City Council explores expanding ADU ordinance

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A accessory dwelling unit under construction in the Central Ninth neighborhood as part of the Jefferson Walkway development as seen in April, 2017. Photo by Isaac Riddle.
The city’s first ADU under the 2012 ordinance was built on the 800 South block of Jefferson Street. Photo by Isaac Riddle.

It’s been over three years since then-mayor Ralph Becker initiated a petition to amend the city’s requirements for Accessory Dwelling Units (ADU), but the proposed amendments are closer to becoming adopted.  After tabling the ADU amendment in January, city staff briefed the Salt Lake City Council on Tuesday of proposed changes to the ADU regulations that would allow for ADUs in more city neighborhoods.

Council members held a work session in January to discuss potential changes to ADU regulation but decided to table the amendment until after the 2017 Utah Legislature Session convened due to potential legislation that could have impacted any existing ADU ordinances.

ADUs refer to secondary residential structures like granny flats and in-law apartments in low and mid-density residential neighborhoods.

The city adopted the current ADU ordinance in 2012.  The current ordinance allows for ADUs on single family parcels within one-half mile from a fixed transit station.

“I look at this as part of our broader housing conversation,” said Councilmember Derek Kitchen. “With a 2 percent vacancy rate in Salt Lake and skyrocketing housing prices.  This is clearly a basic problem of supply and demand economics.  The justification for ADUs is to add more housing stock to our market.”

During the January work session, council members questioned the impact of ADUs on affordable housing and expressed concerns that ADUs could be used as temporary rentals through companies like Airbnb.

Staff argued that in the five years that ADUs have been allowed, only a handful have been built because the current ordinance is too restrictive.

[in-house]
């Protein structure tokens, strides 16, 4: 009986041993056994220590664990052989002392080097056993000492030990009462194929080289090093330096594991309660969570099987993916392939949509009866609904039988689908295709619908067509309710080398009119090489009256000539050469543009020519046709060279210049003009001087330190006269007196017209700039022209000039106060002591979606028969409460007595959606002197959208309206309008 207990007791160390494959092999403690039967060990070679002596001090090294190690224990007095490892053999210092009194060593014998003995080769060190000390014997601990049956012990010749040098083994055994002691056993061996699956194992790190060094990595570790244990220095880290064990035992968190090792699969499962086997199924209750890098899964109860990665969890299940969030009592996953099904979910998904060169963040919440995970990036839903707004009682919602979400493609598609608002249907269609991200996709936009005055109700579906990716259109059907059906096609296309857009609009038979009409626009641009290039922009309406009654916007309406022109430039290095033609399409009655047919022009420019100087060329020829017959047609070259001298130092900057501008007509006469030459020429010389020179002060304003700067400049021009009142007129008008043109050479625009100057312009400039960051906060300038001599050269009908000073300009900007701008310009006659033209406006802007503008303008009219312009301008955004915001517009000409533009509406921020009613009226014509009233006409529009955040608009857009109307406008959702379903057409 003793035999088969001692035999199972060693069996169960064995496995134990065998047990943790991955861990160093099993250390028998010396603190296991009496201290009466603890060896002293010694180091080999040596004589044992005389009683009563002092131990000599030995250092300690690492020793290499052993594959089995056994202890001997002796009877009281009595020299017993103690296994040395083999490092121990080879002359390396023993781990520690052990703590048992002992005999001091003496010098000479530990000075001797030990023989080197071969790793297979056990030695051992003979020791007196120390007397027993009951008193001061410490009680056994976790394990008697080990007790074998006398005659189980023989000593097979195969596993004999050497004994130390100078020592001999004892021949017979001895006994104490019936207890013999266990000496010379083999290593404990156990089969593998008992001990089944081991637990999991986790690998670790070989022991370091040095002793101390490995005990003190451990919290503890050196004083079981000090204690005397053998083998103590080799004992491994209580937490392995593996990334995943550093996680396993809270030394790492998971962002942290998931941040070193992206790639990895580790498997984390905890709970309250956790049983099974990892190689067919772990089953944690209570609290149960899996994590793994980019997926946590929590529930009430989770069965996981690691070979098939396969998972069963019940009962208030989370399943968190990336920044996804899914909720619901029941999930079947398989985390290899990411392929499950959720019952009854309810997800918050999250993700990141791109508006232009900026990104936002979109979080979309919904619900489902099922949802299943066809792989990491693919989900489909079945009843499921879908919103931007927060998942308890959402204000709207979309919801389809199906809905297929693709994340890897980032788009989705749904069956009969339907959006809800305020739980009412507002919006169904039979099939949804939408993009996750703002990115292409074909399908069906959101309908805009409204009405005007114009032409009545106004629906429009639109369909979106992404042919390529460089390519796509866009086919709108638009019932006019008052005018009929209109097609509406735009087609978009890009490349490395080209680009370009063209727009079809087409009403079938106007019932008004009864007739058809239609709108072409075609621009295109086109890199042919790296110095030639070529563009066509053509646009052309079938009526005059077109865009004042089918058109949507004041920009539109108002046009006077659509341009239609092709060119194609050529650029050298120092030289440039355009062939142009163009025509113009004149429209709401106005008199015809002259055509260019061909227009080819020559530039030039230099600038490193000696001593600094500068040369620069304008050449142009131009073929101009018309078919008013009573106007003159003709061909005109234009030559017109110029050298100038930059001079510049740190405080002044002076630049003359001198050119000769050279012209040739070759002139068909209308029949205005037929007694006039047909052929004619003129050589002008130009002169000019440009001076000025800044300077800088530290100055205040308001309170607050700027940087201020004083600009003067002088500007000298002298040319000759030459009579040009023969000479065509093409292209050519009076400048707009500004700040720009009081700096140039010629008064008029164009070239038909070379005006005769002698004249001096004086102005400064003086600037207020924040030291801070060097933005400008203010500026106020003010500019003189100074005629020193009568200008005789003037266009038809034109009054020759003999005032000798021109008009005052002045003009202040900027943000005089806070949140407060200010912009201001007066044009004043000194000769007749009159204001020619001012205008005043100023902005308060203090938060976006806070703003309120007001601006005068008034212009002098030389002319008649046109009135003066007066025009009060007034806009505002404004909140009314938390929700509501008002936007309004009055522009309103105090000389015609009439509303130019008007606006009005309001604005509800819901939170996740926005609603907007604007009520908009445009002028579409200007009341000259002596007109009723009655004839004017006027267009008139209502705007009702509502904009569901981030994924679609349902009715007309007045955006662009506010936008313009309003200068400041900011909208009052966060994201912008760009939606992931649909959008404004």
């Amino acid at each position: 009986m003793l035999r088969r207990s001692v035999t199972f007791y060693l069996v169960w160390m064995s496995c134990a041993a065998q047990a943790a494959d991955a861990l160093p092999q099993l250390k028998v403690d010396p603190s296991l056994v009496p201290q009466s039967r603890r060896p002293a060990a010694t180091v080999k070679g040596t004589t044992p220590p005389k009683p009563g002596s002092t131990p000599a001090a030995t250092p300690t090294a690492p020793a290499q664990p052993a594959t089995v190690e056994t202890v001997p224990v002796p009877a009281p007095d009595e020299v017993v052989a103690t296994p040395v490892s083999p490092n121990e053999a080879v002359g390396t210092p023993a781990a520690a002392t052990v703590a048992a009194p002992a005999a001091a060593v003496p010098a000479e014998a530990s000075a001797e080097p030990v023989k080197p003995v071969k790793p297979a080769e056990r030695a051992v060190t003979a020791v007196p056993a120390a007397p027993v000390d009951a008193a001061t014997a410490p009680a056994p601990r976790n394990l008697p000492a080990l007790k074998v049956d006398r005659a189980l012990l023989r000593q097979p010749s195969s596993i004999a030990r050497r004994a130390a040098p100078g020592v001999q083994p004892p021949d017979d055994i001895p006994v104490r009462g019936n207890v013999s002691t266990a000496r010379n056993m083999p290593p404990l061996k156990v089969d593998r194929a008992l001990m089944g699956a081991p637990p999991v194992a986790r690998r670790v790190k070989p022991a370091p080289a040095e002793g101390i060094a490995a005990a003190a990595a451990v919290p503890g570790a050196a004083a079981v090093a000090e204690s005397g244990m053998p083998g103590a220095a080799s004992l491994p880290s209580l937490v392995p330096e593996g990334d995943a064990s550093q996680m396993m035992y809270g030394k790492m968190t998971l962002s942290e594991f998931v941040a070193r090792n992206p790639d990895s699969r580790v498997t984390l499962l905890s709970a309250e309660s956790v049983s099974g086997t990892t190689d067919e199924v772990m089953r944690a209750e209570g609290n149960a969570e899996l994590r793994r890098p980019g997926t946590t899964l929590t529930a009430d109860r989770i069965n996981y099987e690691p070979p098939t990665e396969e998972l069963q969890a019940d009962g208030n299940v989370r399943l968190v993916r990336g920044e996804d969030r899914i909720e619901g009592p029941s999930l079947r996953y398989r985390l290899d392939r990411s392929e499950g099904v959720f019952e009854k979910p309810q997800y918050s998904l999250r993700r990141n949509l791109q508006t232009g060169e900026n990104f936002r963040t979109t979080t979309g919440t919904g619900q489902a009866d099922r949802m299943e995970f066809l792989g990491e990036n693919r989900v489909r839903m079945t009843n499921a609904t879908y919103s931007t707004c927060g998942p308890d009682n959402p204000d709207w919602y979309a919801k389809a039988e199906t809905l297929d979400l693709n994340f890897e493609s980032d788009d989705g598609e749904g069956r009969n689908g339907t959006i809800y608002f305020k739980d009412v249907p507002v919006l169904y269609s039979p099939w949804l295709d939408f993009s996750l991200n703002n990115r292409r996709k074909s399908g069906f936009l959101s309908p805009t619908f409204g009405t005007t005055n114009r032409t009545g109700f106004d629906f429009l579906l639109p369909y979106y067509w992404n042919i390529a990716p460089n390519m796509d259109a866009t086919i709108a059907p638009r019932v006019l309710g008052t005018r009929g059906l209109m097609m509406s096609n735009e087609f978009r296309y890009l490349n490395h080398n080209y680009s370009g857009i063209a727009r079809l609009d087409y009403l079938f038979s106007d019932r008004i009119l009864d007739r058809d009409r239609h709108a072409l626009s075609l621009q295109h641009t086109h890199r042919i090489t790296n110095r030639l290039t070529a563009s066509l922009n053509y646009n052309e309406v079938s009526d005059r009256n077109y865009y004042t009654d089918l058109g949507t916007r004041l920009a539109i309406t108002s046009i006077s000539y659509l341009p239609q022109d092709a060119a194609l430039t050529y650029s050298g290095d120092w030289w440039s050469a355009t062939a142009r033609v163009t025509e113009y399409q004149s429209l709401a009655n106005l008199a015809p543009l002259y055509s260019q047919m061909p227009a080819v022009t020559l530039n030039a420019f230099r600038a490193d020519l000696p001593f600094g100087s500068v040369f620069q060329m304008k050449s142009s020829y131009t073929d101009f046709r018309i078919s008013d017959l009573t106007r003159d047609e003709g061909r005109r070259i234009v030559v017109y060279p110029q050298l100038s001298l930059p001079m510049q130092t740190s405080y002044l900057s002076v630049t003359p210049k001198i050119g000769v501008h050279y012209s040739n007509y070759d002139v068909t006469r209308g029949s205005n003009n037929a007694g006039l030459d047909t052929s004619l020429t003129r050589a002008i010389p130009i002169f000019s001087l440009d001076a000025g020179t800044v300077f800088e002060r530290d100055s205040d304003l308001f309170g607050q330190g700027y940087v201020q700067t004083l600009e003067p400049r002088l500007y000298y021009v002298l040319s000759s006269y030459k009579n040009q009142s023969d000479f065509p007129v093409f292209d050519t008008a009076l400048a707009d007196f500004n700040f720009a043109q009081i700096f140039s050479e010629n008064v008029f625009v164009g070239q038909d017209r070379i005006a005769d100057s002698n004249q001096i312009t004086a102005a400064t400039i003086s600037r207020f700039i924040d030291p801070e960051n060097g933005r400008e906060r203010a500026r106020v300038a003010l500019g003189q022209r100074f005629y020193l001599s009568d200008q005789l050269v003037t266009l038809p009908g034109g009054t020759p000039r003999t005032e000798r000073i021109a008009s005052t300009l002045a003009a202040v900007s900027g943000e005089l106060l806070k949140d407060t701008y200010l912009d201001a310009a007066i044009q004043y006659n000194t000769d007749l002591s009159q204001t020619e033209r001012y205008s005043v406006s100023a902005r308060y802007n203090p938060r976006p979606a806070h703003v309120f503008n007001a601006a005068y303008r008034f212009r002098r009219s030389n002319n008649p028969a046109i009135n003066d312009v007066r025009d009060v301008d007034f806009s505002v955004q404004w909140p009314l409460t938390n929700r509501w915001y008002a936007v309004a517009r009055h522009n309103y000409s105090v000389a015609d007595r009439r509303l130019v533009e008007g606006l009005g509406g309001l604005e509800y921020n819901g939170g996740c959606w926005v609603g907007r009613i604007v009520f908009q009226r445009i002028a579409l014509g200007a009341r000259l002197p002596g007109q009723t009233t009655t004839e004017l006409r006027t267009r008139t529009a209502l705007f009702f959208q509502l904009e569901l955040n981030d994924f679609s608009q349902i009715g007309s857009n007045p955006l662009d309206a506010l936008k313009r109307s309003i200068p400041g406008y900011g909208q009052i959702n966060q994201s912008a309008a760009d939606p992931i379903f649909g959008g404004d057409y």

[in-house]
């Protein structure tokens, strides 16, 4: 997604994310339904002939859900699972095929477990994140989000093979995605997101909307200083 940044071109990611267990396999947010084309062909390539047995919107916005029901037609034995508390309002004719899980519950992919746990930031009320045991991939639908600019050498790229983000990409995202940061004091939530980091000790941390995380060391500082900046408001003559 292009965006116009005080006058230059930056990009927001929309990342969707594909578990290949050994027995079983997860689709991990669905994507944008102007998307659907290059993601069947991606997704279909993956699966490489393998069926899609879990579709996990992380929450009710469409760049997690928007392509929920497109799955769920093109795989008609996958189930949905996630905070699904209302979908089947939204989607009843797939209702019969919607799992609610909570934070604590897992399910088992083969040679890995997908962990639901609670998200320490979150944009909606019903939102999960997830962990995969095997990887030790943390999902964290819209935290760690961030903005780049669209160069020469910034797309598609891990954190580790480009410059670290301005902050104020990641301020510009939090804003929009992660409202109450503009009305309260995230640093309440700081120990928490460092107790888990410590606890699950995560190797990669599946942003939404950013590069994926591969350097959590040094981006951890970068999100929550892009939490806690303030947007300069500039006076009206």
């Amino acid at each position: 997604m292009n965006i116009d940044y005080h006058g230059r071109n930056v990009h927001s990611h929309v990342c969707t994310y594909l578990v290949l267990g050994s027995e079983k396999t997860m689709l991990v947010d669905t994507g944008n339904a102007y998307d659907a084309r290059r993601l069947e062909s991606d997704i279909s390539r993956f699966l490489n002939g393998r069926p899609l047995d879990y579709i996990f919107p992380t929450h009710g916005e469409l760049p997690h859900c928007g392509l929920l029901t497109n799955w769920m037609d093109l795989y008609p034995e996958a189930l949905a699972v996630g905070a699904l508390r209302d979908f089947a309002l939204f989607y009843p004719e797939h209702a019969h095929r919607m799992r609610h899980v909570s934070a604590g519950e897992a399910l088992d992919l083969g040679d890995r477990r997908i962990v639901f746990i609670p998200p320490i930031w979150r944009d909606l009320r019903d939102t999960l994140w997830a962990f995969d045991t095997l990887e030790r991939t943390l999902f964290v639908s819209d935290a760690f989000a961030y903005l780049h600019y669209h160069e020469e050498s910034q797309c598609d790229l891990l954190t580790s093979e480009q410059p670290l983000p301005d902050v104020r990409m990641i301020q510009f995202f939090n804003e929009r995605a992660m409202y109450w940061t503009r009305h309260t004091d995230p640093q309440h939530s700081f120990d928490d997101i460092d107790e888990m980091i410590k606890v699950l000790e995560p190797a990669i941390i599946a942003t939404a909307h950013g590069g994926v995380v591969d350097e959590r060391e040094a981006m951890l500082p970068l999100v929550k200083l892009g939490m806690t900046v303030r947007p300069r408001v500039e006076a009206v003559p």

During the public comment period, residents in the Avenues and the East Bench pushed back against any proposal to allow ADUs in their neighborhoods.  To appease those communities, city staff decided on a boundary line that would exclude those areas, allowing ADUs only west of Canyon Road, south of South Temple (after State Street) and west of 1300 East to Interstate 80.

Staff noted that while residents from the Avenues and East Bench were generally opposed to allowing ADUs in their communities, residents from other areas of the city were predominantly in favor of a city-wide solution by removing the proposed boundary line.

While there may not be an appetite to remove the boundary line, staff want to add the Residential Mixed Use (RMU), Residential Office (RO) and Residential Business (RB) zones to the list of permissible places to build ADUs.

Council members were most concerned with ensuring that ADUs are used as long-term rentals for residents and not short-term rentals for visitors to the city.

“I don’t know if we as a city can significantly alter the natural forces of that sharing economy,” said Salt Lake City Planning Director, Nick Norris. “If we have ADUs in the city some of them will be rented out as short-term rentals.”

Norris argued that ADUs are already significantly regulated and in comparison to other land uses have less impact on the surrounding neighborhood.  Norris cited several examples of successful ADU policies and argued that the evolving economy of short-term rentals impacts all types of housing, not just ADUs.

“We are talking about expanding a use that we don’t understand, that hasn’t been proven in our city,” said Councilmember Charlie Luke.  “This would be a great opportunity if someone was interested in additional income to build an accessory dwelling unit, list it on Airbnb and make a heck of a lot more money than you would make renting it to someone that needs affordable housing or is just starting out.”

Norris countered that research shows that short-term rentals have made home ownership more accessible to people that normally couldn’t afford home ownership.  Additionally, the city has referenced the Colorado city of Durango as an example of a city with a successful ADU ordinance that helped make housing more affordable citywide.

In addition to short-term rentals, Luke, who represents the East Bench community, also expressed concern about ADUs changing the dynamic of established neighborhoods.

“We are not having an honest or real discussion about what impact these (ADUs) potentially will be,” said Luke.

The council will hold the first of several public hearings on the ADU amendment during the council’s July 25 formal meeting in the City and County Building.

About Isaac Riddle 616 Articles

Isaac Riddle grew up just outside of Salt Lake City, Utah. He has a BA in English literature from the University of Utah and a Masters of Journalism from Temple University. Isaac has written for
Next City, The Philadelphia Public School Notebook and Salt Lake City Weekly. Before embarking on a career in journalism, Isaac taught High School English in the Kensington neighborhood of Philadelphia. Isaac is the founder of Building Salt Lake and can be reached at isaac@buildingsaltlake.com.

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